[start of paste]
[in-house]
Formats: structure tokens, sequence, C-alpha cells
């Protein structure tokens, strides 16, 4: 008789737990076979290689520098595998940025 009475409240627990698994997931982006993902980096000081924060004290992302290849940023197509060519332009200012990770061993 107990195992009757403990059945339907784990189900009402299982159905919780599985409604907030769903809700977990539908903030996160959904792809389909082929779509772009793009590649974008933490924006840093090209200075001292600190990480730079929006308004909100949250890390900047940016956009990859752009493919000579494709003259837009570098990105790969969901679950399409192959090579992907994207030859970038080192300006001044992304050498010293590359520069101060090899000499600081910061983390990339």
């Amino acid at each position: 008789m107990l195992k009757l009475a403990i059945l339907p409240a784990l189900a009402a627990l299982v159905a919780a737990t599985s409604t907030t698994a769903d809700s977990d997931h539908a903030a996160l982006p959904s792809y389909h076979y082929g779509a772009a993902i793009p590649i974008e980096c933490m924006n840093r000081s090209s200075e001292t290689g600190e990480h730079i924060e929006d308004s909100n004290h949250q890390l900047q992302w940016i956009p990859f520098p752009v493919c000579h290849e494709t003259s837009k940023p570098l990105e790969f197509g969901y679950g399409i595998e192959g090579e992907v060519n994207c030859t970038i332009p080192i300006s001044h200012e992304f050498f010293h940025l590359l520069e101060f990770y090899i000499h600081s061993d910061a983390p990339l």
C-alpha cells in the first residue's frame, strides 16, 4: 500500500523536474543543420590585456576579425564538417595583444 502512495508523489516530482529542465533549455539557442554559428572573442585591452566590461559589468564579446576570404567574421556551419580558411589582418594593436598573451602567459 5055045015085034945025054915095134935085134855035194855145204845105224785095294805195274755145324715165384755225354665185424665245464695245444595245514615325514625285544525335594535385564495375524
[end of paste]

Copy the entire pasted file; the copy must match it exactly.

[in-house]
Formats: structure tokens, sequence, C-alpha cells
């Protein structure tokens, strides 16, 4: 008789737990076979290689520098595998940025 009475409240627990698994997931982006993902980096000081924060004290992302290849940023197509060519332009200012990770061993 107990195992009757403990059945339907784990189900009402299982159905919780599985409604907030769903809700977990539908903030996160959904792809389909082929779509772009793009590649974008933490924006840093090209200075001292600190990480730079929006308004909100949250890390900047940016956009990859752009493919000579494709003259837009570098990105790969969901679950399409192959090579992907994207030859970038080192300006001044992304050498010293590359520069101060090899000499600081910061983390990339």
């Amino acid at each position: 008789m107990l195992k009757l009475a403990i059945l339907p409240a784990l189900a009402a627990l299982v159905a919780a737990t599985s409604t907030t698994a769903d809700s977990d997931h539908a903030a996160l982006p959904s792809y389909h076979y082929g779509a772009a993902i793009p590649i974008e980096c933490m924006n840093r000081s090209s200075e001292t290689g600190e990480h730079i924060e929006d308004s909100n004290h949250q890390l900047q992302w940016i956009p990859f520098p752009v493919c000579h290849e494709t003259s837009k940023p570098l990105e790969f197509g969901y679950g399409i595998e192959g090579e992907v060519n994207c030859t970038i332009p080192i300006s001044h200012e992304f050498f010293h940025l590359l520069e101060f990770y090899i000499h600081s061993d910061a983390p990339l």
C-alpha cells in the first residue's frame, strides 16, 4: 500500500523536474543543420590585456576579425564538417595583444 502512495508523489516530482529542465533549455539557442554559428572573442585591452566590461559589468564579446576570404567574421556551419580558411589582418594593436598573451602567459 5055045015085034945025054915095134935085134855035194855145204845105224785095294805195274755145324715165384755225354665185424665245464695245444595245514615325514625285544525335594535385564495375524